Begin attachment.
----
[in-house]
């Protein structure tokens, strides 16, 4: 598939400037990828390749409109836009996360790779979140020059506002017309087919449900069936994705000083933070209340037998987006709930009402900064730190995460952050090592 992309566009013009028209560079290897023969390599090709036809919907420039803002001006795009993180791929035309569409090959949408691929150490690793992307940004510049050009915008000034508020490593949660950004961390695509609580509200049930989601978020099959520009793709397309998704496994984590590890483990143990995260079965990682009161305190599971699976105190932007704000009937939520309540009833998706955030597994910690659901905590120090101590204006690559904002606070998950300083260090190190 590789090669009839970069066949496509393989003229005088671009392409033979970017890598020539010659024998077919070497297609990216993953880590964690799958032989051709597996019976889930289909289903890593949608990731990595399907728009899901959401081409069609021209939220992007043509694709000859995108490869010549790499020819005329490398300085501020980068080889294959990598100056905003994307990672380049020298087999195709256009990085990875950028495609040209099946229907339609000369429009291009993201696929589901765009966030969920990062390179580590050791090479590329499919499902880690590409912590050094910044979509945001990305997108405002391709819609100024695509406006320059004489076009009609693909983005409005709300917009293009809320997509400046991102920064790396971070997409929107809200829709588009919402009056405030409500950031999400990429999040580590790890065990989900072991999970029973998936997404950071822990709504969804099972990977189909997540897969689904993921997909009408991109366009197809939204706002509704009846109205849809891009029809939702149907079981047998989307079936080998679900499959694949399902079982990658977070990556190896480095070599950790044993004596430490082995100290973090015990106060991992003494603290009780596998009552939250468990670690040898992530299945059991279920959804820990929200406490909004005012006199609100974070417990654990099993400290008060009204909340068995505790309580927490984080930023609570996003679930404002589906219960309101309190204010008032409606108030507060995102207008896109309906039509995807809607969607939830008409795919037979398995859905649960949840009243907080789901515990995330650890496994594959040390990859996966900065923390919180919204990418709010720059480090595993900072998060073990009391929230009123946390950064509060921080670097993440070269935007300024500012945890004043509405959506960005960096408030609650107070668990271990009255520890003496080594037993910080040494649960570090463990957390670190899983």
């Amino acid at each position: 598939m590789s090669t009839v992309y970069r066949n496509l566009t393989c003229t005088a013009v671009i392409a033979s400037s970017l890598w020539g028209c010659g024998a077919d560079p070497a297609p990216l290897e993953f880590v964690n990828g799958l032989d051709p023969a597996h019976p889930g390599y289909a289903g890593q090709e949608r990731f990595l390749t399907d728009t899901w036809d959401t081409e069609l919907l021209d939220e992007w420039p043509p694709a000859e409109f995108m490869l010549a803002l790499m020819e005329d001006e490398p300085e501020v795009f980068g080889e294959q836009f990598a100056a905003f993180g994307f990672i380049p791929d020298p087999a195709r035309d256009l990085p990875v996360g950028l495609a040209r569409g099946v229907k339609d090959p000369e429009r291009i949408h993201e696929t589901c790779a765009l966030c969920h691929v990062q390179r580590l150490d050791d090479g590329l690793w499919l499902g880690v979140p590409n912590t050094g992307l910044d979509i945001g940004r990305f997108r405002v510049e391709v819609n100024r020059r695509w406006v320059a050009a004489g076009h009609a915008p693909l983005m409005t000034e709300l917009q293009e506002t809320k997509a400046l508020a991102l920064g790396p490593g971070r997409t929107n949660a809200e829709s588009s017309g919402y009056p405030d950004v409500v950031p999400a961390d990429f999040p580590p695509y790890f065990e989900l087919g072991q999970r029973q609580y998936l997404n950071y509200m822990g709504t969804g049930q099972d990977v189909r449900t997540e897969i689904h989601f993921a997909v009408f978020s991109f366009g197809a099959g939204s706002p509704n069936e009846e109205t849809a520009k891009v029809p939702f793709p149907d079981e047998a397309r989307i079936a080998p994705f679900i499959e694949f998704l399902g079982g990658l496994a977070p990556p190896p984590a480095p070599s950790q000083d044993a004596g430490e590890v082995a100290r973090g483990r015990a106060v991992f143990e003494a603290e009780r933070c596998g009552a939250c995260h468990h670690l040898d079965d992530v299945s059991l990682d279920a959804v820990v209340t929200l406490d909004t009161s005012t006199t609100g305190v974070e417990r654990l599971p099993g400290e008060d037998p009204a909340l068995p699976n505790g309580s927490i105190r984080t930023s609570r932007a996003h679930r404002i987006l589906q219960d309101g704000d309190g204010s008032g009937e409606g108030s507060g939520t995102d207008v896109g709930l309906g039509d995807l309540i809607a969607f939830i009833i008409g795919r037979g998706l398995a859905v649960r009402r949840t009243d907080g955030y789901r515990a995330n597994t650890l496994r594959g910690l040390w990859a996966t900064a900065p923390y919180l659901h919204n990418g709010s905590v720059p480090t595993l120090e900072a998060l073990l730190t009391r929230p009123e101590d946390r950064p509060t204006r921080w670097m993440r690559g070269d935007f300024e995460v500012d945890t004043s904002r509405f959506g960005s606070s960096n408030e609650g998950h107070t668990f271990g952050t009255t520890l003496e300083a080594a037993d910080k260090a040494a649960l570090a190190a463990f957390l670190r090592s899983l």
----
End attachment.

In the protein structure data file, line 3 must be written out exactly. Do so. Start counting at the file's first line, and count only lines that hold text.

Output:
């Amino acid at each position: 598939m590789s090669t009839v992309y970069r066949n496509l566009t393989c003229t005088a013009v671009i392409a033979s400037s970017l890598w020539g028209c010659g024998a077919d560079p070497a297609p990216l290897e993953f880590v964690n990828g799958l032989d051709p023969a597996h019976p889930g390599y289909a289903g890593q090709e949608r990731f990595l390749t399907d728009t899901w036809d959401t081409e069609l919907l021209d939220e992007w420039p043509p694709a000859e409109f995108m490869l010549a803002l790499m020819e005329d001006e490398p300085e501020v795009f980068g080889e294959q836009f990598a100056a905003f993180g994307f990672i380049p791929d020298p087999a195709r035309d256009l990085p990875v996360g950028l495609a040209r569409g099946v229907k339609d090959p000369e429009r291009i949408h993201e696929t589901c790779a765009l966030c969920h691929v990062q390179r580590l150490d050791d090479g590329l690793w499919l499902g880690v979140p590409n912590t050094g992307l910044d979509i945001g940004r990305f997108r405002v510049e391709v819609n100024r020059r695509w406006v320059a050009a004489g076009h009609a915008p693909l983005m409005t000034e709300l917009q293009e506002t809320k997509a400046l508020a991102l920064g790396p490593g971070r997409t929107n949660a809200e829709s588009s017309g919402y009056p405030d950004v409500v950031p999400a961390d990429f999040p580590p695509y790890f065990e989900l087919g072991q999970r029973q609580y998936l997404n950071y509200m822990g709504t969804g049930q099972d990977v189909r449900t997540e897969i689904h989601f993921a997909v009408f978020s991109f366009g197809a099959g939204s706002p509704n069936e009846e109205t849809a520009k891009v029809p939702f793709p149907d079981e047998a397309r989307i079936a080998p994705f679900i499959e694949f998704l399902g079982g990658l496994a977070p990556p190896p984590a480095p070599s950790q000083d044993a004596g430490e590890v082995a100290r973090g483990r015990a106060v991992f143990e003494a603290e009780r933070c596998g009552a939250c995260h468990h670690l040898d079965d992530v299945s059991l990682d279920a959804v820990v209340t929200l406490d909004t009161s005012t006199t609100g305190v974070e417990r654990l599971p099993g400290e008060d037998p009204a909340l068995p699976n505790g309580s927490i105190r984080t930023s609570r932007a996003h679930r404002i987006l589906q219960d309101g704000d309190g204010s008032g009937e409606g108030s507060g939520t995102d207008v896109g709930l309906g039509d995807l309540i809607a969607f939830i009833i008409g795919r037979g998706l398995a859905v649960r009402r949840t009243d907080g955030y789901r515990a995330n597994t650890l496994r594959g910690l040390w990859a996966t900064a900065p923390y919180l659901h919204n990418g709010s905590v720059p480090t595993l120090e900072a998060l073990l730190t009391r929230p009123e101590d946390r950064p509060t204006r921080w670097m993440r690559g070269d935007f300024e995460v500012d945890t004043s904002r509405f959506g960005s606070s960096n408030e609650g998950h107070t668990f271990g952050t009255t520890l003496e300083a080594a037993d910080k260090a040494a649960l570090a190190a463990f957390l670190r090592s899983l």